From The Perfect Coed, “Susan Hogan drove around Oak Grove, Texas, for two days before she realized there was a dead body in the trunk of her car. And it was another three days before she knew that someone was trying to kill her.”
Boy–does that make me want to find out more. The job of the first line.
Love all your first lines. Mine is probably from my novel Murder in White Sands: “Between the dead body and getting engaged, I was hard-pressed to identify which part of the night would end up being the most memorable.”
Excellent–the good with the bad, two dramatic moments linked together forever.
Of my own, I might go with the first line of “Three Rivers Voodoo,” from BLOOD ON THE BAYOU: “When I left the bayou for the ‘Burgh, and traded the mighty Mississippi for the Three Rivers, I left a lot behind.”
From others, one that stuck with me is from Hank Phillippi Ryan’s, THE WRONG GIRL: “I don’t think she’s my mother, Jane.”
Both are great. With yours I am now wondering, what/ What exactly did she leave behind? Which is, I suspect, what you want me to be doing.
I love all of these first lines. (I have a special place in my heart for first lines, as you may know.)
I have a lot of first lines I love, but I keep coming back to Stuart Gibbs. His first lines are always amazing. Here’s an example (roughly since I don’t have the book in front of my right now). This is from The Last Musketeer: “As Greg clung to the side of the prison wall, he realized just how much he hated time travel.”
Ha! I love your First Line Monday FB group. Like I’ve told you before it teaches me about what makes a great first line. And I love this one!
“Last night I dreamt I was at Manderly again.”
Rebecca! It’s a great one.
And “Charleston in August is like walker no through damaged silk.” Pat Conroy, The Lords of Discipline.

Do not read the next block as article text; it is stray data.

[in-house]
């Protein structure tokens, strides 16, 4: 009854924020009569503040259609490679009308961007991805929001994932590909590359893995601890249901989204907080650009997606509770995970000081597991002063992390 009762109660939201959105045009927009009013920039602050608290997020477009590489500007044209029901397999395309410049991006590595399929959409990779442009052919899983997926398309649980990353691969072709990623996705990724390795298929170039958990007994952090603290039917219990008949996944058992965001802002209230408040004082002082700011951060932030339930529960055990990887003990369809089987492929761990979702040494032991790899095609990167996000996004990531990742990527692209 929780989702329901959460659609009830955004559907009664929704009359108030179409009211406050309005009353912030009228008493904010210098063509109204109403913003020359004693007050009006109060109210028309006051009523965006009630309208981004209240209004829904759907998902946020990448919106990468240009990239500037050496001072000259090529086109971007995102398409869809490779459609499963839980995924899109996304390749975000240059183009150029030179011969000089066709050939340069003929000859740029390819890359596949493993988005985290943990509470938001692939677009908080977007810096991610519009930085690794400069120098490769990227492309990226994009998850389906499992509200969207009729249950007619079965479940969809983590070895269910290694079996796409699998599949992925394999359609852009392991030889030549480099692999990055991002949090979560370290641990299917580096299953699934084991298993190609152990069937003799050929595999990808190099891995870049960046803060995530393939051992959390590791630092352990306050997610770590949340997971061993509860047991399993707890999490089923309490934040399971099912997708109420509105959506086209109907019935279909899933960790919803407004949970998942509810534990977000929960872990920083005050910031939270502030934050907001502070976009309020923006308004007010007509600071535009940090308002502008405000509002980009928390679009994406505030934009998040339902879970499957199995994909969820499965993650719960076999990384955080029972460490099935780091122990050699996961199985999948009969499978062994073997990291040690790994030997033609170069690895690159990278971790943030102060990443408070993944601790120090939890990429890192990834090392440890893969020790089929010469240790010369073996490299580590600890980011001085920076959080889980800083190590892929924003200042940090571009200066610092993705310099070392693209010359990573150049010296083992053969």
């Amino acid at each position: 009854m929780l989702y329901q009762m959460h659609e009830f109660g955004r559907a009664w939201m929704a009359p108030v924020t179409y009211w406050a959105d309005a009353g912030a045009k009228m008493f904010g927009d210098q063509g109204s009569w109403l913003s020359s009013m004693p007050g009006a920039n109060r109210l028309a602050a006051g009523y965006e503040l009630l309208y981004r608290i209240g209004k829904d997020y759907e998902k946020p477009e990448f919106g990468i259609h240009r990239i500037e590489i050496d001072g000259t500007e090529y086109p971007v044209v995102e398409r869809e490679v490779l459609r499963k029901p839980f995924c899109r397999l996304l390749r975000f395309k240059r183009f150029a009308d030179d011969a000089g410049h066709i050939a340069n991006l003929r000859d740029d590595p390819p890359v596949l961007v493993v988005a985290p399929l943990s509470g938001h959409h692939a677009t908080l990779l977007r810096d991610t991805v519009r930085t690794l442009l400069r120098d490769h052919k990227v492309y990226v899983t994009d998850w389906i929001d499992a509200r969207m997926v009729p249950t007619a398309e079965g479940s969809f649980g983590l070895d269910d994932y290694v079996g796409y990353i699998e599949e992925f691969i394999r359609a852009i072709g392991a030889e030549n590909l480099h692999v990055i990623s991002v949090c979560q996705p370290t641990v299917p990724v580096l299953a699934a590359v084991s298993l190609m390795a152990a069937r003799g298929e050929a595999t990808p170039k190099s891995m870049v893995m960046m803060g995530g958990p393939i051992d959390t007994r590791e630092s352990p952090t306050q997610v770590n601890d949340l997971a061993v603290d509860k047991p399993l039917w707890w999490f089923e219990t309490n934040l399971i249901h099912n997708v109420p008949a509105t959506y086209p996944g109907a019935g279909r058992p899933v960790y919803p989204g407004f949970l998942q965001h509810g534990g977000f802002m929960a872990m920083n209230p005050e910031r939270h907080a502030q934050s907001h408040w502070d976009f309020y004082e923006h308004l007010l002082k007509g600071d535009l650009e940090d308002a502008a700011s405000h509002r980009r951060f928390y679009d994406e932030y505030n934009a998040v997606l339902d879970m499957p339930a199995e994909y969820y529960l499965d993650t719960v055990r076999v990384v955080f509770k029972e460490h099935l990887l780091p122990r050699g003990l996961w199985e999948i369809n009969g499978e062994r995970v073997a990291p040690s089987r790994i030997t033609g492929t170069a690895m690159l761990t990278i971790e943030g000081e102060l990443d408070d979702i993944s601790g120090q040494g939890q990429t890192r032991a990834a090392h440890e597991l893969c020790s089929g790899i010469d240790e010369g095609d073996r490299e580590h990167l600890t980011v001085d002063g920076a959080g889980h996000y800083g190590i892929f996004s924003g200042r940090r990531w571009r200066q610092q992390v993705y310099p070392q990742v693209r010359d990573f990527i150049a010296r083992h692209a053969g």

That is an excellent one too!
For me, it always comes back to Julia Spencer-Fleming’s first book, In The Bleak Midwinter: It was a hell of a night to throw away a baby.
As to my own works … I’ll have to think about it.
I got to moderate a panel at the Maine Crime Wave in June and had the pleasure of quoting that first line back to Julia. The panel was about “Beginnings.” I asked Julia if she always knew that was the beginning. Short answer: Yes.
When you write something that really works, you know.
So I thought about my own works, here’s one opening I particularly like. This was the opening to “Murder A La Mode,” which was published in The Killer Wore Cranberry: A Second Helping:
“Felicity, we have to get out of this car sometime.”
I shook my head. “No, we don’t.” This was crazy. Immoral. Absurd. I began to hyperventilate again. “I’ve changed my mind. I’m not going in there.”
That’s a great first line! Filled with foreboding.
“There are dragons in the twins’ vegetable garden.”
From “A Wind In the Door” by Madeleine L’Engle
I’m with Annette. That was the first thing I thought of. “Last night I dreamt I went to Manderley again.”
“Scarlett O’Hara was not beautiful…” – this has always stuck with me, because the rest of the book is spent proving the second part of the sentence: “but men seldom realized it when caught by her charm…”